People grow weary of a familiar formulation: “If George W. Bush had said that . . .,” “If George W. Bush had done that . . .” Let them be weary, I say.
This article is about President Obama’s “about-face” on Syria. (The word “about-face” appears in the article’s title.) It provides a chronology. The article ends, “Then Obama and Biden left the White House by motorcade to play a round of golf.”
But what if Bush and Dick Cheney had skipped off for golf at such a critical hour? What would the media have said?
After our people were murdered at Benghazi, Obama flew to Las Vegas for a fundraiser. Maybe he was right to do so: business as usual. But if George W. Bush had done that . . .
Stay with the Middle East for a moment: Three years ago, as you remember, Israel and Egypt had a joint blockade on the Hamas-controlled Gaza Strip — and the world shook with anger. Turkey launched an international flotilla, to condemn and provoke the Israelis. (It worked.) The eyes of the media were riveted.
Since Egypt’s military coup in July, Cairo has had a staunch blockade on Gaza. A Hamas official complained that Egypt had turned Gaza into a “big prison.” But as Khaled Abu Toameh, the invaluable Palestinian-Israeli journalist, says, there are no flotillas. The world averts its gaze.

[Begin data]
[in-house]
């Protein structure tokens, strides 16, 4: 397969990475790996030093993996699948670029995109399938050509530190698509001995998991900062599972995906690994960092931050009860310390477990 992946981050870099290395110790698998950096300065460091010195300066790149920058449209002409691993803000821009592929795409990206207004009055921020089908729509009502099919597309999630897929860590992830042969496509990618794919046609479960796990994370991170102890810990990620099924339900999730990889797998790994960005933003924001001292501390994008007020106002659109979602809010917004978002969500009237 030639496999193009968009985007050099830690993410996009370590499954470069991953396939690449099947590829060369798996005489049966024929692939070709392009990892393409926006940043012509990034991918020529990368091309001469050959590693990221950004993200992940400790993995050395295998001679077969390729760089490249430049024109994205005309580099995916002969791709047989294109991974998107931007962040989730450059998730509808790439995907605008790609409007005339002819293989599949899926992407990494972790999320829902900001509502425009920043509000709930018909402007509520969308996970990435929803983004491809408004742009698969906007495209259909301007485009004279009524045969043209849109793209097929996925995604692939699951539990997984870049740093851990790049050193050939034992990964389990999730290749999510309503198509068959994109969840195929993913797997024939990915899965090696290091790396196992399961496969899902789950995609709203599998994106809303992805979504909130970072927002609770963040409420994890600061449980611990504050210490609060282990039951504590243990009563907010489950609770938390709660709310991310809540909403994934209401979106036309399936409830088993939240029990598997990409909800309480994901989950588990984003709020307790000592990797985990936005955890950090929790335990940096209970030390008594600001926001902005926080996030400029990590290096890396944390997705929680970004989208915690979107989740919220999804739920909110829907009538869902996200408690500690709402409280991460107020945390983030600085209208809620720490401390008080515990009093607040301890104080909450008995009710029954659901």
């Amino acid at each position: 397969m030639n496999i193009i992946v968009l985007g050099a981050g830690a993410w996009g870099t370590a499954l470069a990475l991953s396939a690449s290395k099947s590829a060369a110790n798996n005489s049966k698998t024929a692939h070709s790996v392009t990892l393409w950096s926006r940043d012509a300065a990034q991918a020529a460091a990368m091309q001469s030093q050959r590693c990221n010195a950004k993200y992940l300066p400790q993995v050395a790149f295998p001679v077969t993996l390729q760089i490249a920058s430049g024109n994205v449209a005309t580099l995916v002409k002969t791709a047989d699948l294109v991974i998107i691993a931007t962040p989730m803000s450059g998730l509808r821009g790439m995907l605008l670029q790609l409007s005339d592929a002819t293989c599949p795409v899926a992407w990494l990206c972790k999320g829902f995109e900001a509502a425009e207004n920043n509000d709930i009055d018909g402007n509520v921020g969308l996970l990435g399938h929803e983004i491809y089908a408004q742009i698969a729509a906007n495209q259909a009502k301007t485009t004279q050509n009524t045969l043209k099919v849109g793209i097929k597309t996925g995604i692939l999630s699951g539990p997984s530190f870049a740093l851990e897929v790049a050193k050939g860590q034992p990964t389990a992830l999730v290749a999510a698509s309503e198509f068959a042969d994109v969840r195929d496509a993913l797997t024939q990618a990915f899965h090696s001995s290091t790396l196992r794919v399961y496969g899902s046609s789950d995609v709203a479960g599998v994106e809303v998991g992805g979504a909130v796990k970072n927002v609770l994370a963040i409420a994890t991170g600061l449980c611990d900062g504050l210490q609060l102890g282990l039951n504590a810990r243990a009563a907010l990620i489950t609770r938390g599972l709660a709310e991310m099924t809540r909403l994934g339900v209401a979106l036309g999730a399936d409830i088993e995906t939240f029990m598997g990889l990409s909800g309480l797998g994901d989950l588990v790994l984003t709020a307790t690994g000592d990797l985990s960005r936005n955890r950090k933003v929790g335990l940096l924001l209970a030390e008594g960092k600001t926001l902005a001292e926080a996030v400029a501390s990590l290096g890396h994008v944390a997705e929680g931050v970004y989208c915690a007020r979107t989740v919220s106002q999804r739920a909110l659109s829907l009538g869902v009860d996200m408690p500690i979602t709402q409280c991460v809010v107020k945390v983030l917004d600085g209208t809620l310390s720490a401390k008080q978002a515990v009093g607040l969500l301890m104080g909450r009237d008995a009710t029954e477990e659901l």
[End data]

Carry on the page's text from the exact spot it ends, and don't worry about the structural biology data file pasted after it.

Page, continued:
“The activists do not care about the Palestinians’ suffering as much as they are interested in advancing their anti-Israel agenda.” They “rarely have anything good to offer the Palestinians.”
Yes. And “rarely” is being polite, I think.
Dennis Rodman has returned to North Korea, to frolic with his friend, Kim Jong-un. Kim is a blood-soaked tyrant and world menace. Rodman considers him an “awesome guy.” To read a story, go here.
There are always people in free countries who lend their support to dictators — to the worst of them. Think of all the people who have trooped to Havana, to sit at Fidel Castro’s feet: Robert Redford, Steven Spielberg, Jack Nicholson, Leonardo DiCaprio, Kate Moss, and on and on. Carole King crooned to him “You’ve Got a Friend.” He sure does — many of them.
The other day, I was talking to my friend and colleague David Pryce-Jones about Winifred Wagner. She was the composer’s British daughter-in-law. She presided over Bayreuth. And, boy, did she love Hitler. Loved him. As I wrote recently, she gave him the manuscript of Rienzi (a Wagner opera) for his 50th birthday, in 1939. (True, he requested it. But she was happy to give it, I believe.)